Credit by Examination for ENGL 101 (Writing and Rhetoric)

Informational Meeting: Fall 2012 Schedule TBA.

Overview

The Credit by Examination requires a portfolio be submitted to determine whether the student should receive credit for English 101, a course required of all students at Western Carolina University, without taking the course. In order to receive credit for ENGL 101 the student's portfolio must clearly evidence mastery of the learning outcomes for that course (see rubric below). Portfolio's will be assessed a grade of 4 to 0.

Students making a 4 (A) or 3 (B)  on the examination will receive credit. Those making a 2 (C) do not receive credit, but are eligible for a waiver of the course requirement. That is, they are exempt from the ENGL 101 requirement but they do not receive the 3 credit hours for ENGL 101 and must make up those hours elsewhere to fulfill Liberal Studies and any other University requirements for which those hours would have counted. With a score of 1 or 0, credit may be earned only by regular enrollment during a subsequent semester. GPA will not be affected by the grade made on the examination.

Eligibility

 Any student who has not taken ENGL 101 is eligible to take the Credit by Examination.  Students who failed the class or dropped/withdrew after the drop/add period will NOT receive credit through the CbE.  During advising, students will be informed about the process for enrollment in the Credit by Examination course.  This Credit by Examination registration will provide access to a Blackboard "Course" where all materials must be submitted by the deadline indicated.

  • The non-refundable registration fee for Credit by Examination is $15.00 and is assessed at time of registration.
  • Failure to complete the Credit by Examination for ENGL 101 will not affect GPA nor will it be transcripted.  The registration fee will not be refunded.

Portfolio Requirements

What must be included in the portfolio (to be submitted in the Blackboard "course":

1. A research-based writing sample (between 3000 and 6000 words excluding cover page and bibliography). This sample should indicate knowledge of the correct integration, citation and documentation of authentic sources in a format appropriate to the discipline for which the piece is composed. It should also illustrate analytical reasoning and logical coherence while revealing a mastery of mechanics and grammar in a style appropriate to the intended audience.  Students are allowed to submit papers written for other classes or institutions.  It is not necessary to write a new paper for this section of the portfolio.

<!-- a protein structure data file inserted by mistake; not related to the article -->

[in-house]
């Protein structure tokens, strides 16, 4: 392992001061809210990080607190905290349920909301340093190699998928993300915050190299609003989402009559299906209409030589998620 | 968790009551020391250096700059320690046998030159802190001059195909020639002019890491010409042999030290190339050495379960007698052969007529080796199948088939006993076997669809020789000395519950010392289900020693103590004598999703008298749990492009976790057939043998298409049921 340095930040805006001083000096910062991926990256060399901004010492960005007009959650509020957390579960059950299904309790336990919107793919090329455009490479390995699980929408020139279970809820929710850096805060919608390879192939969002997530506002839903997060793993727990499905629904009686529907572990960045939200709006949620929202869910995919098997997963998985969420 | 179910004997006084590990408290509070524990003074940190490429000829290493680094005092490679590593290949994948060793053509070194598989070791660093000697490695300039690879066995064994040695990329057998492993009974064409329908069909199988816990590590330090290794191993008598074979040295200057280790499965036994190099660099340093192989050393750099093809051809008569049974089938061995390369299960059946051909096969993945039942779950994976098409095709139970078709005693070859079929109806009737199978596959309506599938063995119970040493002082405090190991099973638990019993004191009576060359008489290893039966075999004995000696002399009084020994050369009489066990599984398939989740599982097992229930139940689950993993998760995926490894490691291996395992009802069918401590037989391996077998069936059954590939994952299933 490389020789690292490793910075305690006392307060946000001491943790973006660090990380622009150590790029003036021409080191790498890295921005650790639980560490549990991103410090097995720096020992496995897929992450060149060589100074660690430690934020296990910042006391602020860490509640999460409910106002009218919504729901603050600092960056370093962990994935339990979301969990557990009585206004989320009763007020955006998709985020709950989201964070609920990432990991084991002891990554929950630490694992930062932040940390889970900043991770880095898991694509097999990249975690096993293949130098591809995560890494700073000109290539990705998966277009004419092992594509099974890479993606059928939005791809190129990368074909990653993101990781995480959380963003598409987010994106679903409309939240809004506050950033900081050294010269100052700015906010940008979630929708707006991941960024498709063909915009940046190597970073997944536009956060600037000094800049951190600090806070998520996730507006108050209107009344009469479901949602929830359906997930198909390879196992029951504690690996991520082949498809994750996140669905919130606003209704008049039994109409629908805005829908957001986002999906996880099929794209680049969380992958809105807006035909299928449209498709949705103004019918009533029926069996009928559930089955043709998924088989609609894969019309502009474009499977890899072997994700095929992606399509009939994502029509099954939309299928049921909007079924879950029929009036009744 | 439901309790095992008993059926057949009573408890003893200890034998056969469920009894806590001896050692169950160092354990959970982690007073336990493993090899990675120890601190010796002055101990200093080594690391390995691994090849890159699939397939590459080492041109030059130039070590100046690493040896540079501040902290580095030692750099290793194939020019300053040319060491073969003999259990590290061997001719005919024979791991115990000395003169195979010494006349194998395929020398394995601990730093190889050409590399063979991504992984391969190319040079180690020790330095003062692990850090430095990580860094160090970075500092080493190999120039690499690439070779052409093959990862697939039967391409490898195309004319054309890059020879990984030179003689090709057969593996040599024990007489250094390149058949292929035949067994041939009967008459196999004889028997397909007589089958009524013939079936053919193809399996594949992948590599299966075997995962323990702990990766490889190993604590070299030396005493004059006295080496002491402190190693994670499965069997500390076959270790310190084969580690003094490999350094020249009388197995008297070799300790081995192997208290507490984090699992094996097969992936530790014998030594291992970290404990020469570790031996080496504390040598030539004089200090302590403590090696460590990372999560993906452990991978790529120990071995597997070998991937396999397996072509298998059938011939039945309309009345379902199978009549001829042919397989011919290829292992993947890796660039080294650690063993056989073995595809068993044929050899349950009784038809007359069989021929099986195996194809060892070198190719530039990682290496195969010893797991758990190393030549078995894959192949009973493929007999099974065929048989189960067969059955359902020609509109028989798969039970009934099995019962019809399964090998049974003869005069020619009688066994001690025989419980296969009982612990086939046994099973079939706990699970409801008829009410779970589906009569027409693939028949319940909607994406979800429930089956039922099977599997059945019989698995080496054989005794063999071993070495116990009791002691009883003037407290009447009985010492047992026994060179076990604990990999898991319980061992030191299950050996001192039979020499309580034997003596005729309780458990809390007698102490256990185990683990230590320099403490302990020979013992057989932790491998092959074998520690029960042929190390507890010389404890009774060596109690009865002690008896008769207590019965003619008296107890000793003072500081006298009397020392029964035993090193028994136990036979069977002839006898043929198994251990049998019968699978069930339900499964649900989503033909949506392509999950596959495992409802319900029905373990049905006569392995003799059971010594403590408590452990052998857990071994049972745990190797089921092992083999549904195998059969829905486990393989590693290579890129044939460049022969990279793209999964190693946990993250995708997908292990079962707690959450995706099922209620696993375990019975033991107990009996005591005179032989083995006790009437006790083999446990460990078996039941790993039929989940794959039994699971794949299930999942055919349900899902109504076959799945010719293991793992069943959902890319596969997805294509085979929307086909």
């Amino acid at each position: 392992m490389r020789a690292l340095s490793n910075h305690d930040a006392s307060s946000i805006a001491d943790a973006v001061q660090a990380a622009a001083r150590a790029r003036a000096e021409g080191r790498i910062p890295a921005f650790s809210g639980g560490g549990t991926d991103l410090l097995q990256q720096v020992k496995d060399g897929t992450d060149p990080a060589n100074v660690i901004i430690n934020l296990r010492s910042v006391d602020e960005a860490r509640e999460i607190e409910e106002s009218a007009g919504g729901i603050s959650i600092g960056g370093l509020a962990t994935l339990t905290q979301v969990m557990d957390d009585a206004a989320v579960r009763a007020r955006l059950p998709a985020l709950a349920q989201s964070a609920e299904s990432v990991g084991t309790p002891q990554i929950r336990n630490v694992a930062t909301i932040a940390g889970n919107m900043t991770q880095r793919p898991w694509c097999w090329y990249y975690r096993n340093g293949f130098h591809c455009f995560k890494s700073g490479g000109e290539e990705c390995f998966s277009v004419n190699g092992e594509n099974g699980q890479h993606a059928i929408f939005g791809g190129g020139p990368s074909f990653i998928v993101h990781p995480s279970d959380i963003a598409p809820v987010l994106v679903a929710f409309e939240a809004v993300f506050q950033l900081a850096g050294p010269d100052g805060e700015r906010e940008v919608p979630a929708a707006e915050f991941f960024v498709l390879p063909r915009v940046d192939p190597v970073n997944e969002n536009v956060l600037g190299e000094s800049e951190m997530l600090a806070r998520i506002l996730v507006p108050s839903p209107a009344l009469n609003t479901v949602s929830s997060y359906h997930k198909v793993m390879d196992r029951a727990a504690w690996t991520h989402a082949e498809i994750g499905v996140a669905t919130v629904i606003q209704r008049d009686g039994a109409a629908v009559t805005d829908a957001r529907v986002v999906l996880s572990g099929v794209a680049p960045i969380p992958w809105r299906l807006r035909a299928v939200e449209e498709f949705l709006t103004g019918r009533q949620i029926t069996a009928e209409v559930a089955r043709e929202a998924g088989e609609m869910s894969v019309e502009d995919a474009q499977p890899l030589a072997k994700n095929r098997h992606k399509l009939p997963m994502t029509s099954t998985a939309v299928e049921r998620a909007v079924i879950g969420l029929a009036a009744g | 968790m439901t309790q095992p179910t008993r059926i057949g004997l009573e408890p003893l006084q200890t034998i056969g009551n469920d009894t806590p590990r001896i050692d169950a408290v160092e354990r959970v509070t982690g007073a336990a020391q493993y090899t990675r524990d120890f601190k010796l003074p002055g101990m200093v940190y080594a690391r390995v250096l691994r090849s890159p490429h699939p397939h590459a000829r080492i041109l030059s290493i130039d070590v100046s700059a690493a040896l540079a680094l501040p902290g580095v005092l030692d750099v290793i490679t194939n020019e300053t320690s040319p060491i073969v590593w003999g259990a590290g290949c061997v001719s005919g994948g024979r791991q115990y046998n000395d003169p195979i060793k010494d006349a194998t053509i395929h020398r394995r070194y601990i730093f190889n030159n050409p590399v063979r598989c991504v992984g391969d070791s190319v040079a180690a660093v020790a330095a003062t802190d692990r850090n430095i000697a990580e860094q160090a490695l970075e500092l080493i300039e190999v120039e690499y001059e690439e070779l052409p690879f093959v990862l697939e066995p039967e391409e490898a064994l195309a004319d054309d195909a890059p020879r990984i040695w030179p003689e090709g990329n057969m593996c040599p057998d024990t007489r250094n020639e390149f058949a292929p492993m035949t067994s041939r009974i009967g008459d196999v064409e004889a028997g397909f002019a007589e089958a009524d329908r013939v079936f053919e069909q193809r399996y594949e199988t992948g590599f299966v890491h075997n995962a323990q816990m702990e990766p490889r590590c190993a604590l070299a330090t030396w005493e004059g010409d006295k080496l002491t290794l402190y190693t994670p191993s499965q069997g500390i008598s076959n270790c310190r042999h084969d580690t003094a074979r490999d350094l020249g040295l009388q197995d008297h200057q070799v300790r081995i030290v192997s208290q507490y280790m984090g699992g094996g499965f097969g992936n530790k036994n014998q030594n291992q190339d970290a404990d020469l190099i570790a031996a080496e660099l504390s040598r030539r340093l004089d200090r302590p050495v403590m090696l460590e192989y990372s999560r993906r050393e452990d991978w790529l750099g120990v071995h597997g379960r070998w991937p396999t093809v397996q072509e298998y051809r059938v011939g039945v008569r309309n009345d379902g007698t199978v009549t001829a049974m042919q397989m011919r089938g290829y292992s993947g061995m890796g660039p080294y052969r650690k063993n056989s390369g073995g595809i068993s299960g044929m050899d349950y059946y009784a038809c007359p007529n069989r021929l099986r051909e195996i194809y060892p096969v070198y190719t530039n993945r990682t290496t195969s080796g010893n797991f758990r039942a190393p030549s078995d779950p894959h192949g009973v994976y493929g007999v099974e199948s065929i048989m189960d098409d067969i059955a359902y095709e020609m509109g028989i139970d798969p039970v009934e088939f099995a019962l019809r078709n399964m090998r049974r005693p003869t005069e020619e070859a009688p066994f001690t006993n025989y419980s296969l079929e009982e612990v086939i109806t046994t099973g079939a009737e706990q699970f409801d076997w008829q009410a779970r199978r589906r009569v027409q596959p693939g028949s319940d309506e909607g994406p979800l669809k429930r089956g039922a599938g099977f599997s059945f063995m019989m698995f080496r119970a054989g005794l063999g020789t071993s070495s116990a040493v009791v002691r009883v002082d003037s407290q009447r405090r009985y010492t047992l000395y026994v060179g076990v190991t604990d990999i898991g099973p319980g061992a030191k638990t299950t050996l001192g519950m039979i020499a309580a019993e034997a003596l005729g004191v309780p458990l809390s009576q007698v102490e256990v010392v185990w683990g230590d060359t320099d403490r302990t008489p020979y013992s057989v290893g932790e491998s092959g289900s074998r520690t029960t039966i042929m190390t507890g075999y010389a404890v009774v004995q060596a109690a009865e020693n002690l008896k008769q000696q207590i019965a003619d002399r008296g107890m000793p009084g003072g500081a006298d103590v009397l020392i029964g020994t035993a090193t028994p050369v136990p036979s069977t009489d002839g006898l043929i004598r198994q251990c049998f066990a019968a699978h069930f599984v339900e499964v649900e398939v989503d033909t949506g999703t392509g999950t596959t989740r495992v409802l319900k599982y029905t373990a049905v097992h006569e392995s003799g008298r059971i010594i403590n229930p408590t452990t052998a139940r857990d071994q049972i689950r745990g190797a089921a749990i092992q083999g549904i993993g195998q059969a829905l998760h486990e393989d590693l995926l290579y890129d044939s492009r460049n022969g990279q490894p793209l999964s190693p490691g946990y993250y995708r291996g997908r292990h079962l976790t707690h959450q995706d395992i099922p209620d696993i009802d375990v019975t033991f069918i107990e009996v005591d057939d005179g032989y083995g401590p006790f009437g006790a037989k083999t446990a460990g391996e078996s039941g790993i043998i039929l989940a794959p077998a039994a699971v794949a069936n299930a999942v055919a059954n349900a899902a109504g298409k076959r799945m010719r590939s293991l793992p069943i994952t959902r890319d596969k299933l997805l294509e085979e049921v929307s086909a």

2. A critical reading of a selection from the English 101 textbook, Ways of Reading. The student will choose one of the essays made available through Blackboard and answer one of the "Questions for Writing" listed at the end of that selection. The student should offer a clear, correct and focused response to the essay and support his/her assertions with correct quotation of the essay itself.  The critical reading response between 1500 and 2000 words in length and should indicate effective use of critical thinking, the ability to integrate information and an understanding of the basics of rhetoric.

3. A reflective assessment of the portfolio based on the attached prompt (see WRCS Portfolio Prompt provided below) used in all English 101 classes. Using the writings submitted for the portfolio as evidence, the student should indicate his/her achievement of each learning objective. Students should read the prompt carefully and contact Margaret Bruder (mbruder@email.wcu.edu) Assistant Director of the WRCS program with any questions.

  • All work must be original writing.
  • Group projects and creative writing will not be accepted.
  • Using plagiarized work (undocumented material from any source) constitutes a violation of the University's Academic Integrity policy and students submitting plagiarized work as part of the Credit by Examination will result in the student being reported to the Department of Student Community Ethics for disciplinary action (see Handbook for complete information on Academic Integrity).

WRCS Challenge Exam Assessment

Student will…

Writing demonstrates…

Identify and employ all stages of the writing process, individually and collaboratively, using appropriate technologies and document design

effective use of revision and editing processes within writing selection